In what has become typical Arrow fashion, the action for Season 3 is big and the personal drama is even bigger. Team Arrow is facing new villains and new heartache, all while trying to recover from the death of one of their own. In Episode 305, “The Secret Origin of Felicity Smoak,” a cyber attack brings Starling City to its knees, and Oliver (Stephen Amell) and Felicity (Emily Bett Rickards) are pushed to their limits to contain the destruction. And of course, life gets even more complicated for Felicity when her mother, Donna (guest star Charlotte Ross), stops by for a surprise visit.
During this exclusive phone interview with Collider, actress Emily Bett Rickards talked about how cool it is to get an episode named after her character, how Felicity’s past turmoil and troubles surprised her, getting to explore Felicity’s goth period, how nobody recognized her in the hair and make-up, Felicity’s college relationship, the dynamic with her mother, the future for Felicity and Oliver, why she needs the fun and light she has with Ray Palmer (Brandon Routh), and the importance of Felicity and Barry Allen’s (Grant Gustin) friendship. Check out what she had to say after the jump, and be aware that there are some spoilers.
EMILY BETT RICKARDS: It’s a gift. Honestly, it was like being presented with a golden ticket. I don’t even know how to explain it. It’s like the Pandora’s box that you know is going to be great. It’s the utopian Pandora’s box. I feel really lucky and fortunate. I’ve been wanting to know more about it. I can’t get to know more about her, all the time, and I’m craving to know more about her, all the time. It’s hard until you actually get a shot on paper. It’s nice to have her closer to me.
What most surprised you about what you learned about Felicity from this episode?
RICKARDS: I guess her trouble surprised me. I always look at her as someone who helps me. She just is more wise, and she’s so honest and so present. That’s what she re-solidifies, in teaching me and in teaching all of us, hopefully. I’ve always pictured her a certain way, but then I got to know more of her turmoil and her troubles and I know why now. I know why she’s like that.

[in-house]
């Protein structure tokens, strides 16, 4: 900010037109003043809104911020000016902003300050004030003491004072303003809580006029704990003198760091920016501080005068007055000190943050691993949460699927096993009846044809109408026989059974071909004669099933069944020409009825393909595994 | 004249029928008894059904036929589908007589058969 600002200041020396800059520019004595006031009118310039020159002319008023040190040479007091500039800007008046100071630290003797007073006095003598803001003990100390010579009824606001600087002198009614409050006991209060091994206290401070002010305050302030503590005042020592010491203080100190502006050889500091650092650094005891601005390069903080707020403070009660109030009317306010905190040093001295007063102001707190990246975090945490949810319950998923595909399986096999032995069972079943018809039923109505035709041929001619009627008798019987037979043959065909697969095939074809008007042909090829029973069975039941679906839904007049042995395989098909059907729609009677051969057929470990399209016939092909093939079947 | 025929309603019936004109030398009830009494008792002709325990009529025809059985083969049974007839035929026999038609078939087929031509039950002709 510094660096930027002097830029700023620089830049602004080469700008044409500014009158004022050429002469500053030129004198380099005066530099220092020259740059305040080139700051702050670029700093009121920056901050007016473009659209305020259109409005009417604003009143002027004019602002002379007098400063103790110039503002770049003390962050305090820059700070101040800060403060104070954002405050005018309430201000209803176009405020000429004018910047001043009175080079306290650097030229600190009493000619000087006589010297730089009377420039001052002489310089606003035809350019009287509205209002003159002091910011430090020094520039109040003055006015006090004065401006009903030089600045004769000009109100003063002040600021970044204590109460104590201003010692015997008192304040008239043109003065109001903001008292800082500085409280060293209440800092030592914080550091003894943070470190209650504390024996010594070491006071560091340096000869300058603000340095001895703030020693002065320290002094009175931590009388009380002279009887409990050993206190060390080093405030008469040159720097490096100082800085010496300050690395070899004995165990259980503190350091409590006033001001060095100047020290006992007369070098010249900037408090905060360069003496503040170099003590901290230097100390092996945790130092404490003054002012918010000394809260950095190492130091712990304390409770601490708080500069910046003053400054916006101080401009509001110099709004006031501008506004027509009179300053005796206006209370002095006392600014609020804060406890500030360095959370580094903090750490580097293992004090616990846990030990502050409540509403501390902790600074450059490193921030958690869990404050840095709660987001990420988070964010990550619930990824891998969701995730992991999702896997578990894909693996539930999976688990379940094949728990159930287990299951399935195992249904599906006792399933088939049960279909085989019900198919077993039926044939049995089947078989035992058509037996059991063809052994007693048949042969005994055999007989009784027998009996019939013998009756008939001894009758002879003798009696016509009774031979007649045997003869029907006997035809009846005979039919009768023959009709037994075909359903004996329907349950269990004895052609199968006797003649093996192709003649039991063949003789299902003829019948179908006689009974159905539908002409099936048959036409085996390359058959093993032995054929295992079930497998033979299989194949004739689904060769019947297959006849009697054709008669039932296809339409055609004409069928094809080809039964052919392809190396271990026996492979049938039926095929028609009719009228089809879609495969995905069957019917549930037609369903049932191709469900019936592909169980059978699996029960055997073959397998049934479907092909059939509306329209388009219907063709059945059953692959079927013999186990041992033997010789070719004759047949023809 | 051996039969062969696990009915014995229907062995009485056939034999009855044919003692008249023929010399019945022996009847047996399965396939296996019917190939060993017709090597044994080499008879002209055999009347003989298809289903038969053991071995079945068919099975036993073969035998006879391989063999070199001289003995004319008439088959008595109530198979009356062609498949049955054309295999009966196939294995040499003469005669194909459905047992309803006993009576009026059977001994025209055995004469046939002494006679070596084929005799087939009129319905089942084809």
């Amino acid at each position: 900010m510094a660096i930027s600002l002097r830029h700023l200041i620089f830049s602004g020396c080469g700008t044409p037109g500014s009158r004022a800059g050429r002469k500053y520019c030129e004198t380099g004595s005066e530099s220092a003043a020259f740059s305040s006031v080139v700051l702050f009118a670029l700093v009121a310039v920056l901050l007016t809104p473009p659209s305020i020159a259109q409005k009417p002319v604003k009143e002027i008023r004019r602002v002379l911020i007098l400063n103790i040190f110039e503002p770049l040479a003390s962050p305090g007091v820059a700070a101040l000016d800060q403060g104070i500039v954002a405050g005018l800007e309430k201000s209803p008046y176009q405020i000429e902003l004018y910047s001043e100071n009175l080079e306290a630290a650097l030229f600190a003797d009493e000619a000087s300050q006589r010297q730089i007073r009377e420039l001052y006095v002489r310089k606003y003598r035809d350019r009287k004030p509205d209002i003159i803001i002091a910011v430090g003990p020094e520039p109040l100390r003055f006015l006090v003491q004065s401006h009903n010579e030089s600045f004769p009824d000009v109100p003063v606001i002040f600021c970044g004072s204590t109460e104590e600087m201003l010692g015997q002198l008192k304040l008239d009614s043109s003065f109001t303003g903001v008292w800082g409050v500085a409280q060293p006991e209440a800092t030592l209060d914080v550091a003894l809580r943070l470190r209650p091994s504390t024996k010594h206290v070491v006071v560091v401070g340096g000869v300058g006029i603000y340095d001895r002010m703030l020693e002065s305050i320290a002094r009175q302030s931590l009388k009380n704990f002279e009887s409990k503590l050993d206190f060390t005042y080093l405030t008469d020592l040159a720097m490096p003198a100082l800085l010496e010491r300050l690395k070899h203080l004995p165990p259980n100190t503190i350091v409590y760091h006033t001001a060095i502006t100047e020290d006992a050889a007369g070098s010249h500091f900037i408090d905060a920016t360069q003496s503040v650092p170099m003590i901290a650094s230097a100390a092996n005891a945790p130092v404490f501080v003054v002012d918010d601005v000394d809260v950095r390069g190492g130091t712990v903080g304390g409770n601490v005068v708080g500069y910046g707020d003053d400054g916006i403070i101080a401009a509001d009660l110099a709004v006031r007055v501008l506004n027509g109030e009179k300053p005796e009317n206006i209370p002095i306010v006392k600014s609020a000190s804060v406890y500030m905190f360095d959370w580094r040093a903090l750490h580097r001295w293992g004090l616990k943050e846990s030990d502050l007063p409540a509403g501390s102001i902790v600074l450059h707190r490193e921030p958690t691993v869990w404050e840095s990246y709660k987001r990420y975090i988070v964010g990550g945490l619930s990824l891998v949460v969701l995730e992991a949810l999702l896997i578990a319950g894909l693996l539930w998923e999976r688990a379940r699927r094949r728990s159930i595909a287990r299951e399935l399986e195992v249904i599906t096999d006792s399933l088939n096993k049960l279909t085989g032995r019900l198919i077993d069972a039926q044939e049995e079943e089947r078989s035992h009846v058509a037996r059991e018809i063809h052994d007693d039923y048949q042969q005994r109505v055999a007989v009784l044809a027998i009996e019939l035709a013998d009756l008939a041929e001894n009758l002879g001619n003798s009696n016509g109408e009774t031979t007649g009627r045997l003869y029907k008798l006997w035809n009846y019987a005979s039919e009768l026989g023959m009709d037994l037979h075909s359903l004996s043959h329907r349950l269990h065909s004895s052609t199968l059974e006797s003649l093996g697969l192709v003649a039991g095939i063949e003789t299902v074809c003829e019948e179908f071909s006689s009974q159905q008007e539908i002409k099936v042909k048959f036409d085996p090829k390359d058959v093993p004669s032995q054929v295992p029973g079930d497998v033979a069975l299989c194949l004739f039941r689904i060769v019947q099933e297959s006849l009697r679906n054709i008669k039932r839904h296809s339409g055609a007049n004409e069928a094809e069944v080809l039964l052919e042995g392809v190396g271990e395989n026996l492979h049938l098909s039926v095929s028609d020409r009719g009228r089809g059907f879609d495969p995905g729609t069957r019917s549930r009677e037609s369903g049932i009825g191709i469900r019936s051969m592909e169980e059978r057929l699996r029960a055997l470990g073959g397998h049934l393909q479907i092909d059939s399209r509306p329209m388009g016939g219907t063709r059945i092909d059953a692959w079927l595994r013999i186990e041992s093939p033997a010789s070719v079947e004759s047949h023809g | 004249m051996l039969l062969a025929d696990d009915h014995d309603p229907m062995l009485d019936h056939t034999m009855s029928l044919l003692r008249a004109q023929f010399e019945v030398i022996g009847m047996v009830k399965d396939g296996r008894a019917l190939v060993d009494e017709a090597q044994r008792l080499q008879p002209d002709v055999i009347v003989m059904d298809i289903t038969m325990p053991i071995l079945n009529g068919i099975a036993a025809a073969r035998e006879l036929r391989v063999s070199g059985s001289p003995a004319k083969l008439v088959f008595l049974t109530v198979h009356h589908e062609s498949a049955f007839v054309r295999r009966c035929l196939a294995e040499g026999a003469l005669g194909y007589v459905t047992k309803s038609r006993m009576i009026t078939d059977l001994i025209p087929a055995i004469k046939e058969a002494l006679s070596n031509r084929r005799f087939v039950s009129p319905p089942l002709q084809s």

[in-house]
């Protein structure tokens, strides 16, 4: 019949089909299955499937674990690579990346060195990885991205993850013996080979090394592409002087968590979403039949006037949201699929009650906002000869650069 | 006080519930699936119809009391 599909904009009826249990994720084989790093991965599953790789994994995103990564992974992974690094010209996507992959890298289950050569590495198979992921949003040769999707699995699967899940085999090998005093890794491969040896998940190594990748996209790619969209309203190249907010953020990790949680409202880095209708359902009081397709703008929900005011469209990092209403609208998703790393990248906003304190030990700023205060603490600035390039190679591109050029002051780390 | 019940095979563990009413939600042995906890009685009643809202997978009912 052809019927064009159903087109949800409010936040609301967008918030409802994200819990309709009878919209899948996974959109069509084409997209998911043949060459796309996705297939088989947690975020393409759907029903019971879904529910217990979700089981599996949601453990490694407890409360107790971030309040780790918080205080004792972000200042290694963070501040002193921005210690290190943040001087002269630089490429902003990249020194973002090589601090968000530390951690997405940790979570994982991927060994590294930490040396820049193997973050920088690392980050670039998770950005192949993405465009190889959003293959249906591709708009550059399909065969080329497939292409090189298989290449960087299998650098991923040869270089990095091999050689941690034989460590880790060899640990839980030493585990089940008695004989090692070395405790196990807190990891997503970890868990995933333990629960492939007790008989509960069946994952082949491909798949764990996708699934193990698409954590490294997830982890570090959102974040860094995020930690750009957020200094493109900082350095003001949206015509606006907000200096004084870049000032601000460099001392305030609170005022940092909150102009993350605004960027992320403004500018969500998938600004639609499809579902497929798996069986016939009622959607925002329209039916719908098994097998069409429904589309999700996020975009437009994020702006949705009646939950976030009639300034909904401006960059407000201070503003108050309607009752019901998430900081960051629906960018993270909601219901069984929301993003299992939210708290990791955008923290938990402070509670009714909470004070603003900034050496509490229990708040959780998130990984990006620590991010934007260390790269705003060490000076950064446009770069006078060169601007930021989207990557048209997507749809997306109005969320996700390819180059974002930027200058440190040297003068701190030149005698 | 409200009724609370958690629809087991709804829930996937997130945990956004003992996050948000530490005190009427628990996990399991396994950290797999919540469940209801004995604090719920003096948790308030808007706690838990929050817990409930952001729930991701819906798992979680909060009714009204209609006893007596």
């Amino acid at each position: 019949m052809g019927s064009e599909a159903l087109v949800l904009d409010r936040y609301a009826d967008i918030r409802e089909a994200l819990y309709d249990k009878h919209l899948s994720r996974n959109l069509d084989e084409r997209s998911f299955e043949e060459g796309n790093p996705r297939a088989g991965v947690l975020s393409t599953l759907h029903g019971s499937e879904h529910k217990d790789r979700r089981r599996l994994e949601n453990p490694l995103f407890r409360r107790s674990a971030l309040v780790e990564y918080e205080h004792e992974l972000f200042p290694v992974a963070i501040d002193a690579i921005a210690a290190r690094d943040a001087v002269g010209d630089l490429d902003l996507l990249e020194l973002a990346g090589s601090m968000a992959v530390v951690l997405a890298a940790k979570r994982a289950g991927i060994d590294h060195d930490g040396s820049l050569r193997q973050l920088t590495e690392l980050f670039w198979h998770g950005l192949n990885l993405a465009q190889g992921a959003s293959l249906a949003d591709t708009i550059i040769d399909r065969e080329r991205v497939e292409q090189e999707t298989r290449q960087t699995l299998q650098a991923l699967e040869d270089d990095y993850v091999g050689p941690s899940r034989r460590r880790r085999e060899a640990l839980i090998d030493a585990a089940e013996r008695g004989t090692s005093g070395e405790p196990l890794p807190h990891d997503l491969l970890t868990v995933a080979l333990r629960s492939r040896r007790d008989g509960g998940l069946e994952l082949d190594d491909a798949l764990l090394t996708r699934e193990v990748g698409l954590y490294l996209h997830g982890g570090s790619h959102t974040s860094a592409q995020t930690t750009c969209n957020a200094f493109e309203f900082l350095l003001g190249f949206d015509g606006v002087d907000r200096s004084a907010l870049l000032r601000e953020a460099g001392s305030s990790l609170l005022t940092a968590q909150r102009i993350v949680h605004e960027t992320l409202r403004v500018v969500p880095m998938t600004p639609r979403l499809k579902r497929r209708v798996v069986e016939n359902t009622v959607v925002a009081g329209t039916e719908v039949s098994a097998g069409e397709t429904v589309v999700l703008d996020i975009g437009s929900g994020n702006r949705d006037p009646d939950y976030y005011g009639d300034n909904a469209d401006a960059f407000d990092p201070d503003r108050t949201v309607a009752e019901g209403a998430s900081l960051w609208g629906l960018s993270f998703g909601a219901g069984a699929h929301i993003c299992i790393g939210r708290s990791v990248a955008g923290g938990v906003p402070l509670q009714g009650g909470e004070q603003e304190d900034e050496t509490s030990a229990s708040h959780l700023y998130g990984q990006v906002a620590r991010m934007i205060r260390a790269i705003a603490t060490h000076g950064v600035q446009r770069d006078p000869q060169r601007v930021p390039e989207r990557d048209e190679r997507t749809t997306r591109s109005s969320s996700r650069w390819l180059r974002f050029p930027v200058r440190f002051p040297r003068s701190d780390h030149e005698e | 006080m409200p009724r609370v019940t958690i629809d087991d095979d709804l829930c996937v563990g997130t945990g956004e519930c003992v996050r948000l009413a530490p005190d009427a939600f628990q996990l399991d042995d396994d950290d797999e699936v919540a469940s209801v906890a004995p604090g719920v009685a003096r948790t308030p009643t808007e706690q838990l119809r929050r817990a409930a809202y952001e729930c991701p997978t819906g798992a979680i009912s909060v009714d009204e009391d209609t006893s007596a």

Felicity has a very specific sense of style in the present. What was it like to explore a very different look for her?
RICKARDS: That was awesome for me. It also told me that she went through other phases. She just wasn’t always this person. We all tried things when we were in high school or college. We all grow up at different times, or find ourselves at different times. Felicity finds what her heart is, in the flashbacks of this episode, which is cool.
Who in the cast had the funniest reaction to seeing goth Felicity?
RICKARDS: This is great. I was dressed as goth Felicity, and we had a sexual harassment seminar with the cast and crew from Arrow and The Flash. There were hundreds of people. I had just gotten off set and was stepping in late, and no one knew it was me. We had to sign a paper and I was like, “No, I was definitely there!” I was trying to say hi to some of my friends on The Flash, who do hair and make-up and who I don’t get to see all the time, and they didn’t know it was me. Nobody knew it was me. That was really fun. It was fun to be in that sort of disguise. The wig was really itchy, really heavy and really hot. I have such appreciation now for actors who have to do that, all of the time. As much fun as it is to transform and have it take you over, it was definitely uncomfortable. It’s like wearing heels on your head.
RICKARDS: It was nice to experience her in young love. While they were dating, it wasn’t so weighted. It was just about being with this person who fit with her and who matched her personality. They were in college, and it was feisty and lusty. They were discovering and growing together. It ended in a devastating way, which we get to find out about in the episode.